A week before kindergarten starts, the school sends an updated safety protocol. All students will be outfitted with bulletproof shields. They will be taught how to hold them over their bodies as they crouch beneath their desks. This solution is insufficient, the school admits, but it will save lives. It will buy time. They are working on building panic rooms large enough to house a hundred frightened children each. These spaces are expensive, but our students’ lives are priceless. They are accepting donations for this effort. The letter arrives along with a list of school supplies. Crayons and scissors. Two bottles of Elmer’s glue. Sterile gauze for packing wounds. Would any parent like to volunteer to lead a course in bullet extraction?
The mother takes matters into her own hands. She lines the inside of her skin with Kevlar, from her toes to the crown of her head. She cuts a slit from pubis to sternum and installs a zipper. Each morning, she will have her son crawl inside her body and will zip him up tight. He is still small enough to fit inside her torso if he curls his knees into his chest, the fetal position. She saws a rectangle through her ribs and inserts a pane of bulletproof glass so he can see out. If she holds her mouth open wide all day, the sounds of the classroom will reverberate down her throat to his waiting ears. He won’t miss any lessons.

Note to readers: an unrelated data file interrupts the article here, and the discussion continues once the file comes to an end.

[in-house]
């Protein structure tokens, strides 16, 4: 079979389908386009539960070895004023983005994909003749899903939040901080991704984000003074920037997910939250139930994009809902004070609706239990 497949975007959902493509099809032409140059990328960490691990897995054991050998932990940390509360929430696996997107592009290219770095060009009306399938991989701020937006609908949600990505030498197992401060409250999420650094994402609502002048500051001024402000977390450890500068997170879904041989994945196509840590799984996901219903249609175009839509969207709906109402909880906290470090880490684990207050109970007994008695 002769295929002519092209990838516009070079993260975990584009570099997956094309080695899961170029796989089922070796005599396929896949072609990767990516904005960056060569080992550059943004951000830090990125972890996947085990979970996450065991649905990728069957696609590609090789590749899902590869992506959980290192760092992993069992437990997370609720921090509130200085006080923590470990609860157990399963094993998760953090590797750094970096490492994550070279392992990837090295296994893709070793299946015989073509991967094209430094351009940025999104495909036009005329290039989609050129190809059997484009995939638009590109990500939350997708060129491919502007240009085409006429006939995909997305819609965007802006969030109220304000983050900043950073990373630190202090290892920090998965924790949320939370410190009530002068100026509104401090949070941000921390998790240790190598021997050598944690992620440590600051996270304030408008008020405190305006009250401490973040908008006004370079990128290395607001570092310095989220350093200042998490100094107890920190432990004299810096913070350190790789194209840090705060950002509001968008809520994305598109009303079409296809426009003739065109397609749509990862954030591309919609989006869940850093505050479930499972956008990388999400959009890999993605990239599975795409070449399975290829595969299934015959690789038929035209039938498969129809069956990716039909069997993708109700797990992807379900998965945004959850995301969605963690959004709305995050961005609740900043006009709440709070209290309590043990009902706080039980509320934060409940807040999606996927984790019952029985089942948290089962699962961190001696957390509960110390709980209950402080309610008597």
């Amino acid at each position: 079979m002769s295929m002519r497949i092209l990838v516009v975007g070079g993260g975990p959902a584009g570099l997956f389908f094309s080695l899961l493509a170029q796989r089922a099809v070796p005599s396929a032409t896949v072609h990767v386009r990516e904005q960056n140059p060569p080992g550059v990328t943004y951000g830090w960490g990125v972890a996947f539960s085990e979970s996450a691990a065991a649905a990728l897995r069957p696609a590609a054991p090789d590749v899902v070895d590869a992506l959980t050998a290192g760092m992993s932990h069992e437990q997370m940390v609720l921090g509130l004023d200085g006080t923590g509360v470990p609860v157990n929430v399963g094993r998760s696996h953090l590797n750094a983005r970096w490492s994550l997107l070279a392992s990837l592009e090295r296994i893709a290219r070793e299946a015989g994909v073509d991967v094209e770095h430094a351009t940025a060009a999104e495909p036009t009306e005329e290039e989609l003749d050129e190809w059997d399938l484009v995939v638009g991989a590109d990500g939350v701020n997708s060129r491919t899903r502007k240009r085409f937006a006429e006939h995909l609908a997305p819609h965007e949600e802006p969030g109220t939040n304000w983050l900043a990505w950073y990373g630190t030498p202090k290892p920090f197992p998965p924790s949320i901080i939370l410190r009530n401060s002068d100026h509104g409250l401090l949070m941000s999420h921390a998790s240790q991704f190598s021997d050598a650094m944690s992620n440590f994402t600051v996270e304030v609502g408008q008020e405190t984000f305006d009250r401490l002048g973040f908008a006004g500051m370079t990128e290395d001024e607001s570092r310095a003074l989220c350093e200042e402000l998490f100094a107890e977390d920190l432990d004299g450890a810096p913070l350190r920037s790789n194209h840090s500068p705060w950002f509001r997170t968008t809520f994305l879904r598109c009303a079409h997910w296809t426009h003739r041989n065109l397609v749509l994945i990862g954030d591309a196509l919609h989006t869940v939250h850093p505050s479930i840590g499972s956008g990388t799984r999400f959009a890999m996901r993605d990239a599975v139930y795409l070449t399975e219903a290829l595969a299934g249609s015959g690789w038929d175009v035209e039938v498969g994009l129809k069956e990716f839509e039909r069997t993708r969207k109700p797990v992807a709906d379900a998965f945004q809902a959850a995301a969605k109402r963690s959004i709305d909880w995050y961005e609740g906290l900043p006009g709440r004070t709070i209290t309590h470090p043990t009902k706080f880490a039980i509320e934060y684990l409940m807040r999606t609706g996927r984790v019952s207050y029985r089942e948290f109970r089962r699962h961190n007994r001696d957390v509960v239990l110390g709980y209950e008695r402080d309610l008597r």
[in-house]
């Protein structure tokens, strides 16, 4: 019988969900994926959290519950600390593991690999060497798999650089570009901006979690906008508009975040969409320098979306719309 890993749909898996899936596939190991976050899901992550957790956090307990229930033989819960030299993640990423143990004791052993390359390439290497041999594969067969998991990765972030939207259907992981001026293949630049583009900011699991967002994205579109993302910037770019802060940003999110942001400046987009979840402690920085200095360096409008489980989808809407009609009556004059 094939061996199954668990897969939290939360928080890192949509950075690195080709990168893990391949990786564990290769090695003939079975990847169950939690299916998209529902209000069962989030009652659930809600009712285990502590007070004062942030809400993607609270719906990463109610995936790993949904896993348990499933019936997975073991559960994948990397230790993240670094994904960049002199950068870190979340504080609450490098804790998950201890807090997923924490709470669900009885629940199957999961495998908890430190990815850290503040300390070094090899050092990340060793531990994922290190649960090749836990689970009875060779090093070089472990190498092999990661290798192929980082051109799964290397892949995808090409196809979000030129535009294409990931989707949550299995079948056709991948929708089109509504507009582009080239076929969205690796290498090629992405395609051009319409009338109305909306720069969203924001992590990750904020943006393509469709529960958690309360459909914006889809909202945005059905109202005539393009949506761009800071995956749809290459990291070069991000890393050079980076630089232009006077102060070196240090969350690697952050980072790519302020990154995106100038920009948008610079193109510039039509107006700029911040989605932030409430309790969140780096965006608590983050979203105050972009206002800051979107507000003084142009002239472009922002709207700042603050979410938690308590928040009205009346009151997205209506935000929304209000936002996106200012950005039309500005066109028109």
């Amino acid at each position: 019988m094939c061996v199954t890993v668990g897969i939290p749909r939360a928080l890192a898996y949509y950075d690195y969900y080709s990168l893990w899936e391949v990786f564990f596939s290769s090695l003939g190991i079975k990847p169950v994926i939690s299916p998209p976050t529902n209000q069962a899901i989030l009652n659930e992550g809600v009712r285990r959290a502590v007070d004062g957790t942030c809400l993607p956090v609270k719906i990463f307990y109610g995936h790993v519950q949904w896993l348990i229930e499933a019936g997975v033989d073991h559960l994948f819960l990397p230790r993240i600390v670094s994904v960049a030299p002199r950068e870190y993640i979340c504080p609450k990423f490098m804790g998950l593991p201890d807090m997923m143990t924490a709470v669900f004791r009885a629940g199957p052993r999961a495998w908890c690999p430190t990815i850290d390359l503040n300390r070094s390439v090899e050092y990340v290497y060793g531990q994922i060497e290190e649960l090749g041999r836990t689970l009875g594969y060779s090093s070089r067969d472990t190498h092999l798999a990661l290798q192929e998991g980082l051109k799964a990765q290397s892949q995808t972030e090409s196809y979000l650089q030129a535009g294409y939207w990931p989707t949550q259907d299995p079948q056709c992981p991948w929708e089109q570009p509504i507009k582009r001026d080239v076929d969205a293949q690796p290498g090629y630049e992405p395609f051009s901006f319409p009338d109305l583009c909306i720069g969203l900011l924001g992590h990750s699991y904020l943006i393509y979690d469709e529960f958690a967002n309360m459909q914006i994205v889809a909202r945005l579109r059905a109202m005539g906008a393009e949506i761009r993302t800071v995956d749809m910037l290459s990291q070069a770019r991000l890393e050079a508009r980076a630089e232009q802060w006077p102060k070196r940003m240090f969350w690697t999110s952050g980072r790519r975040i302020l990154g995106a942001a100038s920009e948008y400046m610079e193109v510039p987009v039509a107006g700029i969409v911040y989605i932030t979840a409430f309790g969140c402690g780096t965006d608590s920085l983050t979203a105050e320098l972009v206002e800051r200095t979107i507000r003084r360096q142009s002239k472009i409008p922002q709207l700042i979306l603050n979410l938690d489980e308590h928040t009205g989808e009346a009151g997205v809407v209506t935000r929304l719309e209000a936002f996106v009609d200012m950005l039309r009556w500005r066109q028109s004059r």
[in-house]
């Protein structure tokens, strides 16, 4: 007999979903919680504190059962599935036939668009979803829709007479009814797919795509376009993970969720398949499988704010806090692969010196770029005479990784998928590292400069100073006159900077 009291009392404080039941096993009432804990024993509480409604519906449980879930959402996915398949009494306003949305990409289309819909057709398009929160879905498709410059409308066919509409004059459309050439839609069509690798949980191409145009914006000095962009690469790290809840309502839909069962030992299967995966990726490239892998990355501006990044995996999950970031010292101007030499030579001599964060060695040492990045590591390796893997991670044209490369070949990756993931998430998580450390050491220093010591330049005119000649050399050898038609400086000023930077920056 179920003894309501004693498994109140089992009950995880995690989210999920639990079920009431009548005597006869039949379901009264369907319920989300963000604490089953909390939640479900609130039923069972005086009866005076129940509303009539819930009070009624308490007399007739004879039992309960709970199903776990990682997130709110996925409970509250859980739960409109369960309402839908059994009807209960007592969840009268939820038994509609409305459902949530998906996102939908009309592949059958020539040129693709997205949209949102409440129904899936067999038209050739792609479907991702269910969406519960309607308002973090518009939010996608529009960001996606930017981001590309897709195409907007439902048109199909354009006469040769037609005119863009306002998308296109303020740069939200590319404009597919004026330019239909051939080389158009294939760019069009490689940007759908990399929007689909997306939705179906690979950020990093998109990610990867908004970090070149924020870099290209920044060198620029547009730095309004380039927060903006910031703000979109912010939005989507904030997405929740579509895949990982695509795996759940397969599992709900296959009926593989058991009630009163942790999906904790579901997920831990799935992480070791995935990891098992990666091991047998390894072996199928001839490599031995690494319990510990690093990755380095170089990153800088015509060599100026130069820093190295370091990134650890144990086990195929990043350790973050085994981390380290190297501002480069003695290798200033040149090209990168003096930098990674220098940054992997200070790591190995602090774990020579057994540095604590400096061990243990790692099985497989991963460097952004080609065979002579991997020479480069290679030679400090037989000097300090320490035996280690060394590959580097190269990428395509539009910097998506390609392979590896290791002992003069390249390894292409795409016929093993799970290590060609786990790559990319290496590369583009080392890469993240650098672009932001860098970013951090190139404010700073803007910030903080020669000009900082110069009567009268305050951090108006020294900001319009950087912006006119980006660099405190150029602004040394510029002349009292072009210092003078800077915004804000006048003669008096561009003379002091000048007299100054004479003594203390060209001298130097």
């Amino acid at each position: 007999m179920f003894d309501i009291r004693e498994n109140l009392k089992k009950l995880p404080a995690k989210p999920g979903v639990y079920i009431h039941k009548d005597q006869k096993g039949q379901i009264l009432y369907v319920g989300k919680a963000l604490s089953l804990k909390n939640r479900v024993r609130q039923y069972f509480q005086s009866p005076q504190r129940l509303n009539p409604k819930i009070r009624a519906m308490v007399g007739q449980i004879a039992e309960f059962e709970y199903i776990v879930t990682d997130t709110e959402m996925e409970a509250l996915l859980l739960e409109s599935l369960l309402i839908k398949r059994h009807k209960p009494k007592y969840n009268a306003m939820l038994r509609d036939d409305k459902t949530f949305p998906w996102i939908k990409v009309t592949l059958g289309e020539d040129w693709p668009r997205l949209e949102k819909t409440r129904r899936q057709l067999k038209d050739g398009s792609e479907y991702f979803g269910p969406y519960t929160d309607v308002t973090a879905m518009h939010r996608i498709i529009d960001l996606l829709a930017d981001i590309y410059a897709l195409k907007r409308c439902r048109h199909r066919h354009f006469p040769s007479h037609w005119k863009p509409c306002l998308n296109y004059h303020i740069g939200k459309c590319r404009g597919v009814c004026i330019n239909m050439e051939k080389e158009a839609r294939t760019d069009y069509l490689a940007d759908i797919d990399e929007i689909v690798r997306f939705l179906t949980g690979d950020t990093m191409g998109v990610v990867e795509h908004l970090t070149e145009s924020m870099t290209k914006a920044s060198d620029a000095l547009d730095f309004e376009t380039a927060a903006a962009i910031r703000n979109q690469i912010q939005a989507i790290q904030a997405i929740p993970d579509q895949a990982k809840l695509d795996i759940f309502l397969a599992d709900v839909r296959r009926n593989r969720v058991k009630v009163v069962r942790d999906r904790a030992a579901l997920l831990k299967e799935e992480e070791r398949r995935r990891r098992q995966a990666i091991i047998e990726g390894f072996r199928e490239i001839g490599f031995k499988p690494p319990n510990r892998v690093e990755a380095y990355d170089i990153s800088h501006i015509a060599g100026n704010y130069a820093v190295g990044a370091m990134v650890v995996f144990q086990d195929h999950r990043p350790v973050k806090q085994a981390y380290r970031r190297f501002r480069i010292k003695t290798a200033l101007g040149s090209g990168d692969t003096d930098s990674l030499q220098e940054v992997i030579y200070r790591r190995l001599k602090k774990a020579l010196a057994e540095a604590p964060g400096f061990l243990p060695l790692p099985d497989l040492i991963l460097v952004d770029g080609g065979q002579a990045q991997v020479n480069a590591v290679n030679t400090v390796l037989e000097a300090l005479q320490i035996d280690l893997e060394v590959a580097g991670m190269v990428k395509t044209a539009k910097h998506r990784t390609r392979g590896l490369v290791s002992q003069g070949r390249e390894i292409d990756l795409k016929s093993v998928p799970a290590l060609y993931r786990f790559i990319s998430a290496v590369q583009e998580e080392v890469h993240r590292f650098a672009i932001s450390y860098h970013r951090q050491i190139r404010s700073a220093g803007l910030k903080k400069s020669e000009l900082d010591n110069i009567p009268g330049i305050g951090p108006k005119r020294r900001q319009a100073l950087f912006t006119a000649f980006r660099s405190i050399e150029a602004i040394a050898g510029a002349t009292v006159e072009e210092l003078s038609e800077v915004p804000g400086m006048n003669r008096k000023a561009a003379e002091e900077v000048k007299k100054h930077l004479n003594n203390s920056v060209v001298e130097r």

When the shooting starts, she will play dead instantly. Bleed out as slowly as she can. She has always been good at faking. In another life, she could have been a successful actor, instead of a liar pretending daily that everything is fine. You wait and wait, and wait a little more before unzipping me, she will tell her son. Until it feels like a whole day has passed. Only then should he emerge. He can drink her blood to survive if he has to. Eat her muscles, her liver. Everything inside of her is his for the taking.
Her husband is mystified. “How will he make friends? How will he learn? What happens as he grows? This is no way to live,” he says.
She points again and again to every news story. She has lost track of the body count. “This is no way to die.”
Biography: Claire Taylor is a writer in Baltimore, Maryland. Her work has appeared in a variety of publications. She is the founding editor of Little Thoughts Press, a quarterly print magazine of writing for and by kids, and serves as an editor for Capsule Stories. You can find more of Claire’s work online at clairemtaylor.com.